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With Apologies To Randy Edsall, The Big East Remains Mostly Harmless

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UConn head coach Randy Edsall's claim that the Big East is "as strong as any conference in the country" defies even the basest logic. But you knew that.

The Big East is generally the butt of every major-college football joke that doesn't end with an ACC-related punchline or a charming anecdote about the SEC and meth. Its doom as a conference has been prophesied even by its logical supporters. So it does take some gumption for UConn's head coach to proclaim the following to a national media outlet:

Hayden (Logan, Utah): what do you say to people who think the big east is weak?
Randy Edsall: I say, look at our non-conference schedule. Look at our bowl records over the last few years. From top to bottom, the Big East is as strong as any conference in the country, when you look at the eight teams and how competitive it is each and every week.

It is perfectly fine that Randy Edsall believes this, or professes to. He seems like a likable dude, and handled last year's many Husky-related crises with grace and aplomb. It is right and good that he should shill for his conference when it's getting too-rare attention from the big-boy television powers. Along those same lines, it is a slow night, and is totally within bounds for me to unpack his statement with the delicious power of selective math:

 

"[Look] at our non-conference schedule." Not knowing whether he means us to examine the Big East's W/L record or quality of opponents, let's look at both.

The Big East's record in out-of-conference games against teams from BCS conferences over last six years is  54-63. That 46.2% victory rate is the second-worst of the Big Six conferences, besting only the Big Ten. The conference's overall OOC record  in that same timespan was 142-77, fourth among major conferences.

Here's a handy list of the Big East's non-conference opponents for 2010. Currently ranked teams are in bold; teams from divisions below I-A are italicized.

•  Cincinnati: Fresno State, Indiana State, North Carolina State, Oklahoma, Miami (OH)
•  UConn: Michigan, Texas Southern, Temple, Buffalo, Vanderbilt
•  Louisville: Kentucky, Eastern Kentucky, Oregon State, Arkansas State, Memphis
•  Pitt: Utah, New Hampshire, Miami, FIU, Notre Dame
•  Rutgers: Norfolk State, FIU, North Carolina, Tulane, Army
•  South Florida: Stony Brook, Florida, Western Kentucky, Florida Atlantic, Miami
•  Syracuse: Akron, Washington, Maine, Colgate, Boston College
•  West Virginia: Coastal Carolina, Marshall, Maryland, LSU, UNLV

This raises the question: When Edsall spoke so glowingly of the non-conference slates, did he mean to tout their quality in a relative or absolute sense? Every conference plays its share of cupcake games, but he perhaps should wait to preen over a tough schedule for a year when the Huskies aren't facing Texas Southern, Buffalo, and Vanderbilt.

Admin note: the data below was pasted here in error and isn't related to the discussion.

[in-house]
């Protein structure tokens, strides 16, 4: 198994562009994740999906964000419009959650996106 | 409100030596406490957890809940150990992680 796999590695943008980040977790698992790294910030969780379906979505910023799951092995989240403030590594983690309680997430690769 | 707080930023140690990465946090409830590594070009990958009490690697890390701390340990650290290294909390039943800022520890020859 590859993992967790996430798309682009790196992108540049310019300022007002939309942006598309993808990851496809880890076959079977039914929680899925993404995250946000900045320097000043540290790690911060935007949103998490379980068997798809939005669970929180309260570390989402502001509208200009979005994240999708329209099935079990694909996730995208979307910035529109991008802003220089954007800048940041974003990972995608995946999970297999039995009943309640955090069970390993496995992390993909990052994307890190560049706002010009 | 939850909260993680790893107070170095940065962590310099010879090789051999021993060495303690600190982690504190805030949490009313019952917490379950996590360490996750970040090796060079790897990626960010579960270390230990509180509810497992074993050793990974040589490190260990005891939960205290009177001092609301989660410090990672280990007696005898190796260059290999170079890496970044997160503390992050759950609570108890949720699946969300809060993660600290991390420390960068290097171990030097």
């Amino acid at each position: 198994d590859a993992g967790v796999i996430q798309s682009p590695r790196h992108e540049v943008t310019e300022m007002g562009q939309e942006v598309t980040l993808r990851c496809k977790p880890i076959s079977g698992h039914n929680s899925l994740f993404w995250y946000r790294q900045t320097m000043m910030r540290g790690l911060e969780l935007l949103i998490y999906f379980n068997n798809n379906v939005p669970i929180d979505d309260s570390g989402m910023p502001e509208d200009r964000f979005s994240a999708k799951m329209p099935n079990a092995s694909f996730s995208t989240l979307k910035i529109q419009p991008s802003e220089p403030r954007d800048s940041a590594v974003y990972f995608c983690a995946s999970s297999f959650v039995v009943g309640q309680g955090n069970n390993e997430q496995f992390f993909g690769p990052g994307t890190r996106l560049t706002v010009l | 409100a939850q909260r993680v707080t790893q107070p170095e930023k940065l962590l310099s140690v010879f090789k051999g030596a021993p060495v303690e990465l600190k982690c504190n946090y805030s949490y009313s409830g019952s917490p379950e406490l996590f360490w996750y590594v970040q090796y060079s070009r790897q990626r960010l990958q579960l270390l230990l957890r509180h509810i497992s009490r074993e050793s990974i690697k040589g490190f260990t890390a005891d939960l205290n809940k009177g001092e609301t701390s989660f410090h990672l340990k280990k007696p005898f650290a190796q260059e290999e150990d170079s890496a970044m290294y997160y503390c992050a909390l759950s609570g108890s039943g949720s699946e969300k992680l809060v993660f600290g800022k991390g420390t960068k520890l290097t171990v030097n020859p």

Using last season's final rankings to determine opponent quality for next year is premature, of course. But the above-highlighted teams all have reasonable expectations for continued success this year. The point being, the entire Big East, combined, will play a currently-ranked team six (6) times in 2010. If we add in teams with the potential to perhaps climb into the polls by the time they face a Big East squad (generously: Oregon State, North Carolina, Boston College, and Washington), that number climbs to ten, barely edging out the number of games to be played against teams from below Division I-A (nine).



"Look at our bowl records over the last few years." The Big East does have the claim to fame of going 5-0 in postseason play in 2006, and their record in the intervening years of 11-6 is second only to the SEC's. However, the conference has been invited to fewer bowls in the past three years than any other Big Six league, and last year's play in particular is very much a case of quantity over quality. Six of eight Big East teams received bowl bids, and the two most prestigious games were sore disappointments: West Virginia and Cincinnati lost the Sugar and Gator Bowls by a combined margin of 39 points. The four teams in minor bowls all managed wins.



"[Look] at the eight teams and how competitive it is each and every week."
Three teams from the Big East finished in the top 25 last year. Two teams lost twice as many games as they won. Every conference has its dominant forces and lollygaggers, but "top to bottom," a nationally competitive unit this ain't.

So, what do you say to those who think the Big East is a weak outfit? Tell the Florida Internationals and the minor bowl organizers to sleep with one eye open, is what you say. THASSRIGHT.